Research Assistant

Alumni

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Rami Dabit

Research Assistant
CE @ UCSB
(Spring 2021)

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Ethan Gao

Visiting Scholar
Ojai Valley School
(Summer 2020)

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Lu Han

Lab Volunteer
CE @ UCSB
(Spring 2021)

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Zuying Hu

MS Student
CS @ UCSB
(2020)

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Dylan Lin

Research Assistant
CS @ UCSB
(2020 - 2021)

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Ori Mizrahi

Research Assistant
CS @ UCSB
(2020)

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Rachel Mochizuki

Honors Student
PBS @ UCSB
(2021)

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Iris Moini-Nazeri

Research Assistant
(CS @ UCSB)
(Spring 2021)

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Sairisheek Muttukuru

Research Assistant
CE @ UCSB
(Spring 2021)

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Kha Nguyen

Visiting Scholar
UC San Diego
(Summer 2020)

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Ruben Olmos

Research Assistant
PSTAT @ UCSB
(2021)

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Ziming Qi

MS Student
CE @ UCSB
(2020 - 2021)

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Fatima Qubadi

Research Assistant
PBS @ UCSB
(Spring 2021)

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Rashi Raghulan

Research Assistant
MCDB @ UCSB
(2019 - 2020)

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Versha Rohatgi

Visiting Scholar
Mountain View High
(Summer 2020, 2021)

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Angel Solares

Research Assistant
PBS @ UCSB
(2021)

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Yuval Steinhart

Research Assistant
CS @ UCSB
(Spring 2021)

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Shuyun Tang

Research Assistant
PSTAT @ UCSB
(2021)

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Nathan Wu

Honors Student
CS @ UCSB
(2020 - 2021)

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Kelly Yan

Research Assistant
CS @ UCSB
(Spring 2021)

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Yusong Yan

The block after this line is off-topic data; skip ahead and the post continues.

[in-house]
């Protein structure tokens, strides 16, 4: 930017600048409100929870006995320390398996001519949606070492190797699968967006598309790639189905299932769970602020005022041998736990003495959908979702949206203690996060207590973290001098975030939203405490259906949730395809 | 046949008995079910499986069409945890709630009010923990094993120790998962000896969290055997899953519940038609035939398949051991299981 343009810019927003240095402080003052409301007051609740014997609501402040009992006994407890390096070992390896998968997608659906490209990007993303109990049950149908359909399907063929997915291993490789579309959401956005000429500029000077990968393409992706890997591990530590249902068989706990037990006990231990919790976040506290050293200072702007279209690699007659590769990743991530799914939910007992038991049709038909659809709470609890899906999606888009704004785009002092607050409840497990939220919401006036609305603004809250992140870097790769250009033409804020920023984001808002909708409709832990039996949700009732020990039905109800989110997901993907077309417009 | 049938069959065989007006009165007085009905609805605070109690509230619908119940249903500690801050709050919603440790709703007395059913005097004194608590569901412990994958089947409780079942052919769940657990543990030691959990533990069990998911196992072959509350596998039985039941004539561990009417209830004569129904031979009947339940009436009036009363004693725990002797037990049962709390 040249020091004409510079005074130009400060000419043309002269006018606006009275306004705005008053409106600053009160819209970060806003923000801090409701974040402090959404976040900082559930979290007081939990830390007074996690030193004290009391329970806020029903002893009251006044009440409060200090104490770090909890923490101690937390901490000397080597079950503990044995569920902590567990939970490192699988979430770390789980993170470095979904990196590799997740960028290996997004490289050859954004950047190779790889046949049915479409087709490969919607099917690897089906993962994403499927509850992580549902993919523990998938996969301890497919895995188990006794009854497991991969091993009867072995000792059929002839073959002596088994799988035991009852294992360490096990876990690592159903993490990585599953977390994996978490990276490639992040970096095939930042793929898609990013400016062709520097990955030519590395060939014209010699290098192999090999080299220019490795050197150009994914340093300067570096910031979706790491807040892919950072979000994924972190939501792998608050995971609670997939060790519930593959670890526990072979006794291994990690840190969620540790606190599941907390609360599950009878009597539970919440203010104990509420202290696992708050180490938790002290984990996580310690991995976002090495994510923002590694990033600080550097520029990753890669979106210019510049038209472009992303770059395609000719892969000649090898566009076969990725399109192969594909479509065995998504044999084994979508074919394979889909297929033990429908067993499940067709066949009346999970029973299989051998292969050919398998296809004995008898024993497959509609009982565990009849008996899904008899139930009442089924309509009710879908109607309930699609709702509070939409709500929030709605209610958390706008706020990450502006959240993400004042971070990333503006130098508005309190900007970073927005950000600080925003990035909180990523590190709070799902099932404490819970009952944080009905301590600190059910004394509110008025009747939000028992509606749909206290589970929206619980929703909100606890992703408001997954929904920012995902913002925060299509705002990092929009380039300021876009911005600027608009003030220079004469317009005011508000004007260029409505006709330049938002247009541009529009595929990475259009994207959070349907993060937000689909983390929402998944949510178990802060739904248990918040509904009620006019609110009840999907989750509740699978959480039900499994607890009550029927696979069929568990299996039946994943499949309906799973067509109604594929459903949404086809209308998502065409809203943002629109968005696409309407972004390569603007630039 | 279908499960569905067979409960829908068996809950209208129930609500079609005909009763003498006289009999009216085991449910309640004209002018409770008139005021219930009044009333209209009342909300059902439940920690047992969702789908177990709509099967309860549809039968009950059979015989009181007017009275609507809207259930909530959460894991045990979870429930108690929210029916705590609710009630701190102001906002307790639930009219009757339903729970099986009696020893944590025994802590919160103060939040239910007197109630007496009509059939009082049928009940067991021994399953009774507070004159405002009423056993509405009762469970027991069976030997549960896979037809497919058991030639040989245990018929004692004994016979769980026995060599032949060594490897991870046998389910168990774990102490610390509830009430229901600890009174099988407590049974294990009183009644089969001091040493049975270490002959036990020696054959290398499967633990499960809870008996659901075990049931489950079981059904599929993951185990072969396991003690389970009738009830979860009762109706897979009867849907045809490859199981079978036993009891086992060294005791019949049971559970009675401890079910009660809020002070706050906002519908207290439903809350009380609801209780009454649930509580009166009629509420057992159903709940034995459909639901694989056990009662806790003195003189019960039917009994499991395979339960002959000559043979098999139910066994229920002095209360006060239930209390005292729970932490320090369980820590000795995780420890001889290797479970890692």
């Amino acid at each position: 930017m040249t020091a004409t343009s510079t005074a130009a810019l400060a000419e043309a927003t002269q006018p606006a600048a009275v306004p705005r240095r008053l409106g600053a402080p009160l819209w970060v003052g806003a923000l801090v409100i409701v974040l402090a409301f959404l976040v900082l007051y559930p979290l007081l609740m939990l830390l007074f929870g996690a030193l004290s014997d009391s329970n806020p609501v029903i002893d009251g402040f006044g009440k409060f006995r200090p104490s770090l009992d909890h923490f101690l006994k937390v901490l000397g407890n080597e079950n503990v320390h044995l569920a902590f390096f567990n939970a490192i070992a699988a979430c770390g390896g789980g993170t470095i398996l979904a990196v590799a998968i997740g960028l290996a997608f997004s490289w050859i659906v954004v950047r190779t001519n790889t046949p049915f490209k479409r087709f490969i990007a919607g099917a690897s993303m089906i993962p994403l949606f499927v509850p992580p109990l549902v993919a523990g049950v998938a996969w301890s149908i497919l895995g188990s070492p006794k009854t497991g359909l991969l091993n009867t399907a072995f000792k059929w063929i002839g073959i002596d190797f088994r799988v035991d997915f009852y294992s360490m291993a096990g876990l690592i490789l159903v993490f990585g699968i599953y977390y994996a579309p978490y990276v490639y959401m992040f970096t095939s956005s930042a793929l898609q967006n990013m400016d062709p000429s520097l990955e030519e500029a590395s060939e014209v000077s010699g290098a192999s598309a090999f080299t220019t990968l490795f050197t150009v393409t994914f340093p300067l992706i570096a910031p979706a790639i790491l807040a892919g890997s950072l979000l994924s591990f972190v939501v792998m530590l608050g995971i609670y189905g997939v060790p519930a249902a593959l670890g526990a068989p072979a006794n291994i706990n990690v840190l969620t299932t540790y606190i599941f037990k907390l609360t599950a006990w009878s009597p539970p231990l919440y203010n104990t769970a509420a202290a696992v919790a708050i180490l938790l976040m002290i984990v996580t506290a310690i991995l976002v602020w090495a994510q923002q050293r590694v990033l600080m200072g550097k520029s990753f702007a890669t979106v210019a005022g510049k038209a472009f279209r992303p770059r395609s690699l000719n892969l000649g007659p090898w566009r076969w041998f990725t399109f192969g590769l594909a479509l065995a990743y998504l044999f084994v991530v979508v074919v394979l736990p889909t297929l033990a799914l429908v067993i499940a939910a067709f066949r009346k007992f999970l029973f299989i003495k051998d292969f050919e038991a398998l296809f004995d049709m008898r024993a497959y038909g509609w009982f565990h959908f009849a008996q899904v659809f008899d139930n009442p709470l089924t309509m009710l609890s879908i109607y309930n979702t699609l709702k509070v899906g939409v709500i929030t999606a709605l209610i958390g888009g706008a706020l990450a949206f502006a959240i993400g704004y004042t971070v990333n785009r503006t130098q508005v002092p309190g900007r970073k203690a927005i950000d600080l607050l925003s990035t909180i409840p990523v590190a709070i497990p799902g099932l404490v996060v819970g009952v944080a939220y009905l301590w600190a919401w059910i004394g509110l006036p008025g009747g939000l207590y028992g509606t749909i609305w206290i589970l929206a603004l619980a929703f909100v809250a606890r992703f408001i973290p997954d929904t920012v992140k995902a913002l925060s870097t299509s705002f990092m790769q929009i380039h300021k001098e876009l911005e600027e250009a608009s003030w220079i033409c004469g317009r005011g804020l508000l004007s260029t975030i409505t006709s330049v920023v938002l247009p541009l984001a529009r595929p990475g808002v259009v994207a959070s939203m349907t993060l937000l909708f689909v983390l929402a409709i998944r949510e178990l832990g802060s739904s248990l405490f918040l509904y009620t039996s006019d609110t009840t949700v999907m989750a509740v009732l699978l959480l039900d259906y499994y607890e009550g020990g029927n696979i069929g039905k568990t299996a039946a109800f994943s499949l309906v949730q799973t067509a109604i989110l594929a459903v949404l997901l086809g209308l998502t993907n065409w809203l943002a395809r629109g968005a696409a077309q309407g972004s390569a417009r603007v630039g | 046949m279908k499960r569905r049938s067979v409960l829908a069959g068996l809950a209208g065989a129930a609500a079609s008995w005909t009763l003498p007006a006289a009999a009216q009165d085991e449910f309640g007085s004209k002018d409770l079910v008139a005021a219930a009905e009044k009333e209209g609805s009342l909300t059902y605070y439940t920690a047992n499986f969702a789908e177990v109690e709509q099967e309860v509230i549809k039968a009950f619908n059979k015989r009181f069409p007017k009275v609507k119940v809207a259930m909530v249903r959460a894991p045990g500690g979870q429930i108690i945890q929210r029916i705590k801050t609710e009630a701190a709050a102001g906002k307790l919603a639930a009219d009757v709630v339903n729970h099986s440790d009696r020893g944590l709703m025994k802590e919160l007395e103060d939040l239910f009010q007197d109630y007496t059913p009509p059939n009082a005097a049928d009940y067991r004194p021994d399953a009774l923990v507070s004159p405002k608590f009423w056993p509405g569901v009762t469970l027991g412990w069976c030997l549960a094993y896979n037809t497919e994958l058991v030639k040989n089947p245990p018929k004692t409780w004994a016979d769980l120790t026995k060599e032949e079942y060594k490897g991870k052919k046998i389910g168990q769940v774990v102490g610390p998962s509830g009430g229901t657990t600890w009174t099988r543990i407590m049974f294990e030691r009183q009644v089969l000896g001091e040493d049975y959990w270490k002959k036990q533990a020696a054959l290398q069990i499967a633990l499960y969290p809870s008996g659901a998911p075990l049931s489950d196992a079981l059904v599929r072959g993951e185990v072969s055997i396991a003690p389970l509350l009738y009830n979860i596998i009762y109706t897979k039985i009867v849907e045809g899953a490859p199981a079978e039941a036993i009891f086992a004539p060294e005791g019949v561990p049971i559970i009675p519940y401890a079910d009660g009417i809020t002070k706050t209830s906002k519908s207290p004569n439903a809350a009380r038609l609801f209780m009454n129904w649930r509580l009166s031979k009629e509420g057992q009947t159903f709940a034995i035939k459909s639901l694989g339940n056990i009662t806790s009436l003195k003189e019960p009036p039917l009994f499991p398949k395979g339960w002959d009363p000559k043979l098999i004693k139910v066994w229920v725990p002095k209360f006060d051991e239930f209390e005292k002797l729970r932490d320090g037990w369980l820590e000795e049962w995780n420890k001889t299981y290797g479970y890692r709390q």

Lab Volunteer
CS @ UCSB
(Summer 2020)

Join Us

We are looking for curious and talented individuals who share our passion for bionic vision. If you are interested in joining us, check out our Lab Manual to familiarize yourself with our lab policies.

PhD Students

We are hiring! The next opportunity to join our lab is Fall 2022 (application deadline: December 2021).

We are looking to fill an NIH-funded PhD position in computational neuroscience. The project involves developing computational and data-driven models of the mouse visual cortex in collaboration with Spencer Smith (UCSB), Michael Goard (UCSB), and Cris Niell (U Oregon). Contact Michael for more info.

For all other positions, please first apply to one of the following Graduate programs:

You will then be able to indicate your wish to work with Michael in the “Major and Degree Objective” tab under “Faculty Interests”.

Please know that we get a lot of emails from prospective PhD students. If you decide to contact Michael before applying to the program, you can make your application stand out by demonstrating that you have spent some time on our website and thought hard about why bionic vision is a good fit for your skills and interest.

CS Master's Students

We have several MS positions available for Fall 2021:

  • Human-computer interaction: Build VR/AR/XR applications applied to low vision and bionic vision (Unity, compute shaders, image processing, bionic vision simulations, eye tracking)
  • Biomedical image analysis: Build predictive models applied to biomedical image datasets (registration, segmentation, self-supervised learning)-
  • Neuromorphic engineering: Build brain-inspired event-based vision systems applied to scene understanding (silicon retina, spiking neural networks)

Please contact Michael to set up a time to meet.

Undergraduate Students

We have a limited number of RA positions available for Fall 2021 (e.g., via PSY-199 or CS-196):

  • Visual psychophysics: Design and run behavioral studies using VR/AR simulations of bionic vision (Unity, vision science)
  • Develop applications for pulse2percept (Python)
  • Web development: Maintain and extend bionic-vision.org (React, HTML, CSS, MongoDB)

In general, students stay for several quarters (one quarter is not enough to get up to speed) and work for academic credit or on a volunteer basis. Students should have a GPA of ≥ 3.0 (University requirement).

If you are interested, please contact Michael with your prior experience and your transcript (unofficial is fine) and we can arrange a meeting.